Data is enabling machines to tell us a story about their daily lives — but are we listening?
As consumers, we fully expect our devices to be reliable and always available, to match our always-on lives. When something fails, it’s human nature to become frustrated even when you knew it was time for a visit to the mechanic, but put off booking an appointment.
Needless to say, these failures will happen. Cars are likely one of the most technologically sophisticated devices we own. But with such sophistication comes complexity, and therefore frustration when things go awry. Imagine if your car could not only predict an issue, but also begin to resolve the issue by booking itself an appointment for service, requesting a technician to come to your home to take a look, or driving itself to the garage or charging station.
Data right in your own driveway
Digital industrial transformation is opening up new capabilities for automakers to transform old business models into new service offerings and empower decision-makers with real-time visibility and deep operational intelligence. In fact, the automotive industry is even remaking its image into “the mobility industry,” marketing beyond the act of driving. We’ve seen Ford rebrand itself in this way, positioning the company to compete in the new world of autonomous vehicles, Uber and Lyft.
While we don’t think these advancements will kill the traditional garage, we foresee that in the future, more complex and increasingly digital repairs will take place in a person’s own driveway by the hands of a mechanic who has all the information at the tips of his or her fingers, as one does in other industries.
And lucky for drivers, the future is now. Applying the power of advanced predictive analytics to a car’s existing onboard diagnostics makes it possible for providers to bring together connected vehicles directly to the spare parts suppliers and take the repair and service provisions up a notch.
To meet the needs of such advancements, asset performance management, which powers data analytics across all machines and equipment in the auto industry, will evolve with new technology developments to provide critical information on machine health and performance. These advanced analytics make way for technicians to address a wider, newer array of issues and complications. It’s a balance, though. Automakers have to constantly weigh the ever-increasing consumer demand for more options, variety, performance and quality with lower costs and regulatory requirements from governments around the globe. But judging by the direction things are headed, we may even one day be able to use this connectivity to allow engineers to 3D print auto parts on the spot, instead of waiting the dreaded weeks it takes for that spare part to be delivered.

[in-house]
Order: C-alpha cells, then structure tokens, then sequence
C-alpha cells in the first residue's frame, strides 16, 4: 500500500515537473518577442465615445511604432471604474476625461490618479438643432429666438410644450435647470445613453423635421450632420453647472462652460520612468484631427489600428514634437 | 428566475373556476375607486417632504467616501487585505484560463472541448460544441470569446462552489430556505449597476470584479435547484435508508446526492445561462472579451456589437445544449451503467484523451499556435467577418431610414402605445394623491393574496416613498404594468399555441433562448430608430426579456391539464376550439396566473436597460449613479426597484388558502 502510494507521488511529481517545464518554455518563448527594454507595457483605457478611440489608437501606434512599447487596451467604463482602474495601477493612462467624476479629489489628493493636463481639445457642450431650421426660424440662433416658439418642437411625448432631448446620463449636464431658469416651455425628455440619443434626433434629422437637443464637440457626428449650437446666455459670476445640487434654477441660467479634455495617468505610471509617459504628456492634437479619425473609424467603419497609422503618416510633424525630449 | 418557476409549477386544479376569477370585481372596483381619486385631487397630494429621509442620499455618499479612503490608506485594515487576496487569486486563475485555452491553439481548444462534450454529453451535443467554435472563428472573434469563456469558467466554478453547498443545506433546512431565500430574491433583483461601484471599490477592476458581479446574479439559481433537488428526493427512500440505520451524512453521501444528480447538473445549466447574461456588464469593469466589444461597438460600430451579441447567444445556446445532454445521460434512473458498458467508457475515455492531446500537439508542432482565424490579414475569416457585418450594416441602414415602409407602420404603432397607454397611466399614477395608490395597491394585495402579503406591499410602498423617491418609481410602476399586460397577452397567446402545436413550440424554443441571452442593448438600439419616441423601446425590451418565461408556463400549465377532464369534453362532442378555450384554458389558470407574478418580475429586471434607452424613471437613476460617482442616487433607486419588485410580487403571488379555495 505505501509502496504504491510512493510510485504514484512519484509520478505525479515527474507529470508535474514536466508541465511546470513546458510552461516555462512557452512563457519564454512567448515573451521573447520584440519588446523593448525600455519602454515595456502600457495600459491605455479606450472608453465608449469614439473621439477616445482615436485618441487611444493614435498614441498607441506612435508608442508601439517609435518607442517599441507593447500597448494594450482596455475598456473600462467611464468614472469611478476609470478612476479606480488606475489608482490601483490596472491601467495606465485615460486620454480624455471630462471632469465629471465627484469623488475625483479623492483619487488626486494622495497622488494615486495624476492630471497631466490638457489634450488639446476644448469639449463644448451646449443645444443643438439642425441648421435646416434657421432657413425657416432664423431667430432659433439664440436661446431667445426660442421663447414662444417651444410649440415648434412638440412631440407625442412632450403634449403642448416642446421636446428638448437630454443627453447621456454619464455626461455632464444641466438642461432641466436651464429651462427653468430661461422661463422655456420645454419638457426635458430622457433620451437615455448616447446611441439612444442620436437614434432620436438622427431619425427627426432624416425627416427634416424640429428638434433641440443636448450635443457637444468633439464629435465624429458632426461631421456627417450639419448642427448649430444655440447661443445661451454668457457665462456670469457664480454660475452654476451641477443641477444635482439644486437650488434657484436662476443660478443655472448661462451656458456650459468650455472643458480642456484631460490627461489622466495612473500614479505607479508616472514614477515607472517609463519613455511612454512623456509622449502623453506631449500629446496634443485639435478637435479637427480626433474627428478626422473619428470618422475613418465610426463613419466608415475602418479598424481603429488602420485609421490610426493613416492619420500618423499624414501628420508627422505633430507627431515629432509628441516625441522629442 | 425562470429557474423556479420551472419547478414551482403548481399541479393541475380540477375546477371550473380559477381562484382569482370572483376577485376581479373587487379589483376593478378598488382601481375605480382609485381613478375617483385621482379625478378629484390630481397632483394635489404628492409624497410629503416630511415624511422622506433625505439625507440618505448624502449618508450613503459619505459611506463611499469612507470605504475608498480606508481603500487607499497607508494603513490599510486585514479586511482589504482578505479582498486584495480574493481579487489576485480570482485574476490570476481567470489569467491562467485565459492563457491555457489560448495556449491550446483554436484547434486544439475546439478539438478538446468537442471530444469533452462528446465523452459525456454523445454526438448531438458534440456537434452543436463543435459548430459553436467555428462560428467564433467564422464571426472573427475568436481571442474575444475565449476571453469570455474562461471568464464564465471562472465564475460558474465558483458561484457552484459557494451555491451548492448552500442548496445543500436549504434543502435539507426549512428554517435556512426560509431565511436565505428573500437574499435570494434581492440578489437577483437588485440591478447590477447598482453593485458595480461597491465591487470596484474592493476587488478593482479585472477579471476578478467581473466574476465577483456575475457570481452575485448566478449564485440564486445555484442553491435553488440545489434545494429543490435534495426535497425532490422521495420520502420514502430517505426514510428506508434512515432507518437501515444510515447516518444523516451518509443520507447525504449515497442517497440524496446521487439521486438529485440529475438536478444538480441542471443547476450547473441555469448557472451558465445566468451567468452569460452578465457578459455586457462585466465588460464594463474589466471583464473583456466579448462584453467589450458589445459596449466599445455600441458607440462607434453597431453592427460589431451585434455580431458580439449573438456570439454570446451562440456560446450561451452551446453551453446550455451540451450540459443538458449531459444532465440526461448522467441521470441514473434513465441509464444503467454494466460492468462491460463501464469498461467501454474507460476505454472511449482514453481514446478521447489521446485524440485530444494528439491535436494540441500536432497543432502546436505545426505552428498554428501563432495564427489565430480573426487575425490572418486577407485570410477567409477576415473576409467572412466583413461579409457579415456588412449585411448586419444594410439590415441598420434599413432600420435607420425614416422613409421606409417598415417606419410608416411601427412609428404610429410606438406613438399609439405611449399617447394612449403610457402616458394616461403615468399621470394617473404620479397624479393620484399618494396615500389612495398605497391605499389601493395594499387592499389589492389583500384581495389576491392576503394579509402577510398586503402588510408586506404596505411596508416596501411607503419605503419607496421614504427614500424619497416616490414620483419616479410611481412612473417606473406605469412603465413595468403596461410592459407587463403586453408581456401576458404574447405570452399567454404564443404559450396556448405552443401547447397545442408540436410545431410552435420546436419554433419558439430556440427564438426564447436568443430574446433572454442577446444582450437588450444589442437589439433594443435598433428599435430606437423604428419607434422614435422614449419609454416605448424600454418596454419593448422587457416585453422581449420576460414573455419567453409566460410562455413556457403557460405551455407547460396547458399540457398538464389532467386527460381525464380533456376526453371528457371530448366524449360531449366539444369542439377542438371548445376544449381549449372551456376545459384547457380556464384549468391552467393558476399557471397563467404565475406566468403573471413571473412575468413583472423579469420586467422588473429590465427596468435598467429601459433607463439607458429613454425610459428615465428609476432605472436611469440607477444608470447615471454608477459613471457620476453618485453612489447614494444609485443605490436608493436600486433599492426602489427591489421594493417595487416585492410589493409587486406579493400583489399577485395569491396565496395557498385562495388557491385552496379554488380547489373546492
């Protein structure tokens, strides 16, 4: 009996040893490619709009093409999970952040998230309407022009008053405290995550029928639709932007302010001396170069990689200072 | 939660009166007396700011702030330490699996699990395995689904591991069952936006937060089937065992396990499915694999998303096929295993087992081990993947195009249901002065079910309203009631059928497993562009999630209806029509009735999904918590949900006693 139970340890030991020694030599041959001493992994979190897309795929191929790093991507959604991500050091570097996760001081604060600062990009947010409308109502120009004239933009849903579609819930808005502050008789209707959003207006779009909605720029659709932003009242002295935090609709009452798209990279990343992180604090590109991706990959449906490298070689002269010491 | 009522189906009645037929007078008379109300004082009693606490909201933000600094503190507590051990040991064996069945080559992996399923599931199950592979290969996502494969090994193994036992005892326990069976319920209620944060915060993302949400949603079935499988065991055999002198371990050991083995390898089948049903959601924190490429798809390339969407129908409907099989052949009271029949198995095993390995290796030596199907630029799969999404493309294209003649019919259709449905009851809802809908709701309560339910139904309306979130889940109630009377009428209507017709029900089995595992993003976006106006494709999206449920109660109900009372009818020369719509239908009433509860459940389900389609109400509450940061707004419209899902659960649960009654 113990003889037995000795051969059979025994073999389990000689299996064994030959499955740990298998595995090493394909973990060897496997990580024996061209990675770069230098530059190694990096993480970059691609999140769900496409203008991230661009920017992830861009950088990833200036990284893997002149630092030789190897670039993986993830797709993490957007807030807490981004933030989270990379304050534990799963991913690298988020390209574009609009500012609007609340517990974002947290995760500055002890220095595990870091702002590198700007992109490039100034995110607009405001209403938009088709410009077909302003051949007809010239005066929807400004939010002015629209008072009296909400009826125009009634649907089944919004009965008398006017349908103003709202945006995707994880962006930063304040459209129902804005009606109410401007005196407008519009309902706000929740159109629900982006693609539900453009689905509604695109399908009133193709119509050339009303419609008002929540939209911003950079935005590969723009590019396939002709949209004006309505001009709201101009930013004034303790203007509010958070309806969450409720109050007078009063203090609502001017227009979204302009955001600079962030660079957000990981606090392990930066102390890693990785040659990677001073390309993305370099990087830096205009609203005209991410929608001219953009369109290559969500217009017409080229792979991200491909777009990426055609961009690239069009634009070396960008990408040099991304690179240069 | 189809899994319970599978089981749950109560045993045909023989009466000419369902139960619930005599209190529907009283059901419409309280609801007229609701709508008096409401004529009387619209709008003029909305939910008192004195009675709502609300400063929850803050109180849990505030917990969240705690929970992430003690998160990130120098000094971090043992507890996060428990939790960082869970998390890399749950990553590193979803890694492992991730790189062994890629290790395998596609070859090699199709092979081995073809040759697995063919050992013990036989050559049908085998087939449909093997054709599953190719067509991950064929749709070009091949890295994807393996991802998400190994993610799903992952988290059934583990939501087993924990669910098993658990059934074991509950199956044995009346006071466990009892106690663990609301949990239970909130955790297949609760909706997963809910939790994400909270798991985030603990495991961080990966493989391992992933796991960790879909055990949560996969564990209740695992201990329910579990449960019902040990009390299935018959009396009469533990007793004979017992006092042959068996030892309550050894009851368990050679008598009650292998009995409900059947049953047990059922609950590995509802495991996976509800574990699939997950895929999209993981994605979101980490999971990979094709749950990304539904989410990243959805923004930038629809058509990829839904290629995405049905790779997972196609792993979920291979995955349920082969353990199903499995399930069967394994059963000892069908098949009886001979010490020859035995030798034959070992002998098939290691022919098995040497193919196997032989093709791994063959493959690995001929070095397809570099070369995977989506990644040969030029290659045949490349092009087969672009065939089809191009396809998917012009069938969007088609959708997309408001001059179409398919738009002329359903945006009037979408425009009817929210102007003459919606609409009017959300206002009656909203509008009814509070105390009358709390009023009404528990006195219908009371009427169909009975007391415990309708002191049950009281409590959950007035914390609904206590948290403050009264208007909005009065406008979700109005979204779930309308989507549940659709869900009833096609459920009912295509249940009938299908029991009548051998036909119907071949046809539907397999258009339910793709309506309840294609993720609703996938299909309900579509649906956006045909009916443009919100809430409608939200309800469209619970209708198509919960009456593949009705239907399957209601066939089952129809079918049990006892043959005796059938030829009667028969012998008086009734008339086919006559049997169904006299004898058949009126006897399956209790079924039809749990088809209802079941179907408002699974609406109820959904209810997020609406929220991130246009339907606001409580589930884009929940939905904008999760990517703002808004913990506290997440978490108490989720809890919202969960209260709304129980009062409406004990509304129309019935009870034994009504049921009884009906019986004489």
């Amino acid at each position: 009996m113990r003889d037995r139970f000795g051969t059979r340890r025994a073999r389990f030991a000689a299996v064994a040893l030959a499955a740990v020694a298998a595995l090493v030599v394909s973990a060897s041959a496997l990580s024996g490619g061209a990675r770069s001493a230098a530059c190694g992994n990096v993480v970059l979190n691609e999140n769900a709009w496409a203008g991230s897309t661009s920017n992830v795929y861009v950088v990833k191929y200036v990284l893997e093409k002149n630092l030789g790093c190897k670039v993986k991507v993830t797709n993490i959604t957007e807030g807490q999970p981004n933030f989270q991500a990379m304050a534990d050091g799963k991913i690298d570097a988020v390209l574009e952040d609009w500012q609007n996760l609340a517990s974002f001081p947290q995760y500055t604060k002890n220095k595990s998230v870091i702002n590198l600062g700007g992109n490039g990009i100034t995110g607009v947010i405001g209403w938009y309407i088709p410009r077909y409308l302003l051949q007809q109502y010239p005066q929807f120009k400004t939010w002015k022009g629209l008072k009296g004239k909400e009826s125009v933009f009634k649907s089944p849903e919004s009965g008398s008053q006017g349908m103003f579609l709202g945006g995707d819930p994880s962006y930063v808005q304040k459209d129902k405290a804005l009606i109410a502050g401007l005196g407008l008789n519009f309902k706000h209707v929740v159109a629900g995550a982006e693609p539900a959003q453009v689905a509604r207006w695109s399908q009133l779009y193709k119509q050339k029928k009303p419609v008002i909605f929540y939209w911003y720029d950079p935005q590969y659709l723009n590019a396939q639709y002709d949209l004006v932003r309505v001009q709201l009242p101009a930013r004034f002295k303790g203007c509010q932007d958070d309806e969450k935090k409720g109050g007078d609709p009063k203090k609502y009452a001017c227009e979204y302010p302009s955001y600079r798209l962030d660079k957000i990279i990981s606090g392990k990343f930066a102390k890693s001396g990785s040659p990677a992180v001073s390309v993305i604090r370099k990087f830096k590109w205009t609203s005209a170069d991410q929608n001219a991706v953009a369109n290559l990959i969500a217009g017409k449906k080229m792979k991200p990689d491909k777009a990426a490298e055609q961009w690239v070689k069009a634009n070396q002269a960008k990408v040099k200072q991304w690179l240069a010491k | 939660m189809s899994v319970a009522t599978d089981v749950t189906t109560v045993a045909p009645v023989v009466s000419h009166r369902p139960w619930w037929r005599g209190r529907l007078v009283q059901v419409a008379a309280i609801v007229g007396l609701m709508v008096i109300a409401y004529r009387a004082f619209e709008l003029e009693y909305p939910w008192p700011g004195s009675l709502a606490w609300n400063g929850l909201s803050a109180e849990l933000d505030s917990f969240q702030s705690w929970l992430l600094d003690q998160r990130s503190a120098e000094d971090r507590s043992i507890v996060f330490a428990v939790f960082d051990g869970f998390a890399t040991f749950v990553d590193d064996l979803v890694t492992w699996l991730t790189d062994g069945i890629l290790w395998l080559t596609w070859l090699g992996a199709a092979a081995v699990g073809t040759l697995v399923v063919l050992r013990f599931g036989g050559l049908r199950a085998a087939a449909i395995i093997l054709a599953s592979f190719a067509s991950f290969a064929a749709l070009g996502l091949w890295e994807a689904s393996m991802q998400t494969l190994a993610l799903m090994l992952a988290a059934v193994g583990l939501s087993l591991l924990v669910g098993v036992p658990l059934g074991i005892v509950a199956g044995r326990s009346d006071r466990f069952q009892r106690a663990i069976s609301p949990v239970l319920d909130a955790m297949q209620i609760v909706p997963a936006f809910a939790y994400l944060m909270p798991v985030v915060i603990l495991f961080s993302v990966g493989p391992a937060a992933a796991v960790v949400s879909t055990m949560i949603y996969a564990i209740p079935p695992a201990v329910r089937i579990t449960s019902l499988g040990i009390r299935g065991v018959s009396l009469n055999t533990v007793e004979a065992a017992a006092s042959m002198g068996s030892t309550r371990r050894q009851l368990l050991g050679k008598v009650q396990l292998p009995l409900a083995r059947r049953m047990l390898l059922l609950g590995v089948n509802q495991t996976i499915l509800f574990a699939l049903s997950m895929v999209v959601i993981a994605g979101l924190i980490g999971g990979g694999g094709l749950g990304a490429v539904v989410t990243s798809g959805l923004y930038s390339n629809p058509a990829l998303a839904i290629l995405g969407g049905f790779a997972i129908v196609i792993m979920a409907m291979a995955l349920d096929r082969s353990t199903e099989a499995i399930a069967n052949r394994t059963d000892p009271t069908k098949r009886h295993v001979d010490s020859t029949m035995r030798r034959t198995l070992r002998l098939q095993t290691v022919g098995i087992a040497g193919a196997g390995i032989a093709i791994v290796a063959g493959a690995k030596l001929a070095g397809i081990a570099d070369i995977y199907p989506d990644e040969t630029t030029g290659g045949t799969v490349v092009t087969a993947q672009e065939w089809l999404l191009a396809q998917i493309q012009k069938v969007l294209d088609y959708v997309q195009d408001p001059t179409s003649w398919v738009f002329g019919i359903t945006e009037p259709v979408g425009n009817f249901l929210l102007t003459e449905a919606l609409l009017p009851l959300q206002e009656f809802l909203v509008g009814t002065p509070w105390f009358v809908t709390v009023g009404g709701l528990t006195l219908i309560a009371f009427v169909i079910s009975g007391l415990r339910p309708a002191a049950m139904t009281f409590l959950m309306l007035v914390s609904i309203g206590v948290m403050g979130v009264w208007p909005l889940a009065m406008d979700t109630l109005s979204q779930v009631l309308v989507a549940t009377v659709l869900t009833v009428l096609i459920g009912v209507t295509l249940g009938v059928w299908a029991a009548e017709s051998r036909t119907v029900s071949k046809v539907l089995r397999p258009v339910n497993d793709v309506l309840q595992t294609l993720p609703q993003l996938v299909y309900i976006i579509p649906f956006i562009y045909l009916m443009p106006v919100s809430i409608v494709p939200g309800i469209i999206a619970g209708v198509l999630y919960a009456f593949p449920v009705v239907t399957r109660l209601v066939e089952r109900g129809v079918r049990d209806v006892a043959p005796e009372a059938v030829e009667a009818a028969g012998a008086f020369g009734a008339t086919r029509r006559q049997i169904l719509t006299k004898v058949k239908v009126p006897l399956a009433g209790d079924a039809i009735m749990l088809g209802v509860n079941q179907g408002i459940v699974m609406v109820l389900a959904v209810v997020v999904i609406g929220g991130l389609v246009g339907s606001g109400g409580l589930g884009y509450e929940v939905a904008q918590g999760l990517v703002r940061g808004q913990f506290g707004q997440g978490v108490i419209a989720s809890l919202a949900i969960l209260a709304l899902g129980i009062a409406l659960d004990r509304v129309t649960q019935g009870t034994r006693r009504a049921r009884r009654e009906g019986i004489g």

The unknown complexity of common objects
It’s imperative that the huge volume of data being created by connected cars can be rapidly analyzed so that development insights and strategic recommendations can be directed to manufacturers and suppliers across the automotive value chain.
Tires, for example, are now part of this connected ecosystem and decision-making process. What likely comes to mind is the traditional image of a round, functional car part, but in reality there’s so much more that goes into their production. The interpretation and visualization of the multitude of data for these complex processes requires highly intelligent tools.
Worldwide tire giant Pirelli does this well. Each product run ends with a visual inspection which, like its fully automated measurements check, is captured in the tire’s individual documentation. On a single production day, there could be several million tidbits of information generated from product documentation alone, including its entire history of origin, the raw materials used, quality information and the process parameters applied in the construction process.
Beyond individual car components, GM’s OnStar, which is going on 20 years of service, connects each component with the occupant and service providers. Now the company is advancing the IoT field with more sophisticated sensors to drive continuous operational and occupant data into the cloud for performance analysis and predictive maintenance. This goes to show that the whole lifecycle of the product we own has a story that can now be recorded through computing devices and put to use for all users who interact with the vehicle.
You can thank consumers with a taste for new technology and expectations for better performance, quality and options in vehicles of today and tomorrow. Eventually, they will be the ones who ultimately decide if they want to drive or have the vehicle itself take the wheel.
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